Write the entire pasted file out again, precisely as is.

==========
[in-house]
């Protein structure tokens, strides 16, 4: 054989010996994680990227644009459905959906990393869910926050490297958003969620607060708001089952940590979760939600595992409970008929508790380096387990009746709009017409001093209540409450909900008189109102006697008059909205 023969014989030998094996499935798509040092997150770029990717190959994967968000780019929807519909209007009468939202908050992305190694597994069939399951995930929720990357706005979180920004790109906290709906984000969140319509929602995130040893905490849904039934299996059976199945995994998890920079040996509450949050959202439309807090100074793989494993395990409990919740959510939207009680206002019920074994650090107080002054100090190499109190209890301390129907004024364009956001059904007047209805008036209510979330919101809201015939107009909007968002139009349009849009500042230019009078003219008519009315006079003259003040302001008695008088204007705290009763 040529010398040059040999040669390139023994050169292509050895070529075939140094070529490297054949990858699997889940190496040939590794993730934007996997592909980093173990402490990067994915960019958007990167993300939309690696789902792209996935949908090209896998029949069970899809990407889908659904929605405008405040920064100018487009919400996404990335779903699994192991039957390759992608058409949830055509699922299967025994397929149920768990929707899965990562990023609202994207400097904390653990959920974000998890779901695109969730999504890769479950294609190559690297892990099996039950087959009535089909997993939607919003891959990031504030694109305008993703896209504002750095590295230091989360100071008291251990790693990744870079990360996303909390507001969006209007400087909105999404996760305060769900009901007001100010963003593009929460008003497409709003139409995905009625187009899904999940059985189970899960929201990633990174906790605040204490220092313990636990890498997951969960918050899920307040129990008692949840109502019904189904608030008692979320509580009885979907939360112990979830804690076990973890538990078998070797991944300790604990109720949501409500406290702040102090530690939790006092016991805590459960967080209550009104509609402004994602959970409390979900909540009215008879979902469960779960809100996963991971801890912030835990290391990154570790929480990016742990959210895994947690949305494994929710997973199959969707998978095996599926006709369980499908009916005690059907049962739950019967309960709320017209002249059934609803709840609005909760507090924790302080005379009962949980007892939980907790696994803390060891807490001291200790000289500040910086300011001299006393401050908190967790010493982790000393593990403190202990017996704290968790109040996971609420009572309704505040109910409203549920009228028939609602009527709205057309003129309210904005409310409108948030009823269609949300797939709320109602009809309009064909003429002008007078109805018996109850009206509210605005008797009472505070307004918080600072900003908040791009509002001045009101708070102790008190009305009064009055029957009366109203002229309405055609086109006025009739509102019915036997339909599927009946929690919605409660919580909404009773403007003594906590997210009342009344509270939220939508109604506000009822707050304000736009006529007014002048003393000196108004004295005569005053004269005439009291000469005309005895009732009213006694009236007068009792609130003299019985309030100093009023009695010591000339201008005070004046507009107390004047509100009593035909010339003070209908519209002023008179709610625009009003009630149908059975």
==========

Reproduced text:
[in-house]
């Protein structure tokens, strides 16, 4: 054989010996994680990227644009459905959906990393869910926050490297958003969620607060708001089952940590979760939600595992409970008929508790380096387990009746709009017409001093209540409450909900008189109102006697008059909205 023969014989030998094996499935798509040092997150770029990717190959994967968000780019929807519909209007009468939202908050992305190694597994069939399951995930929720990357706005979180920004790109906290709906984000969140319509929602995130040893905490849904039934299996059976199945995994998890920079040996509450949050959202439309807090100074793989494993395990409990919740959510939207009680206002019920074994650090107080002054100090190499109190209890301390129907004024364009956001059904007047209805008036209510979330919101809201015939107009909007968002139009349009849009500042230019009078003219008519009315006079003259003040302001008695008088204007705290009763 040529010398040059040999040669390139023994050169292509050895070529075939140094070529490297054949990858699997889940190496040939590794993730934007996997592909980093173990402490990067994915960019958007990167993300939309690696789902792209996935949908090209896998029949069970899809990407889908659904929605405008405040920064100018487009919400996404990335779903699994192991039957390759992608058409949830055509699922299967025994397929149920768990929707899965990562990023609202994207400097904390653990959920974000998890779901695109969730999504890769479950294609190559690297892990099996039950087959009535089909997993939607919003891959990031504030694109305008993703896209504002750095590295230091989360100071008291251990790693990744870079990360996303909390507001969006209007400087909105999404996760305060769900009901007001100010963003593009929460008003497409709003139409995905009625187009899904999940059985189970899960929201990633990174906790605040204490220092313990636990890498997951969960918050899920307040129990008692949840109502019904189904608030008692979320509580009885979907939360112990979830804690076990973890538990078998070797991944300790604990109720949501409500406290702040102090530690939790006092016991805590459960967080209550009104509609402004994602959970409390979900909540009215008879979902469960779960809100996963991971801890912030835990290391990154570790929480990016742990959210895994947690949305494994929710997973199959969707998978095996599926006709369980499908009916005690059907049962739950019967309960709320017209002249059934609803709840609005909760507090924790302080005379009962949980007892939980907790696994803390060891807490001291200790000289500040910086300011001299006393401050908190967790010493982790000393593990403190202990017996704290968790109040996971609420009572309704505040109910409203549920009228028939609602009527709205057309003129309210904005409310409108948030009823269609949300797939709320109602009809309009064909003429002008007078109805018996109850009206509210605005008797009472505070307004918080600072900003908040791009509002001045009101708070102790008190009305009064009055029957009366109203002229309405055609086109006025009739509102019915036997339909599927009946929690919605409660919580909404009773403007003594906590997210009342009344509270939220939508109604506000009822707050304000736009006529007014002048003393000196108004004295005569005053004269005439009291000469005309005895009732009213006694009236007068009792609130003299019985309030100093009023009695010591000339201008005070004046507009107390004047509100009593035909010339003070209908519209002023008179709610625009009003009630149908059975």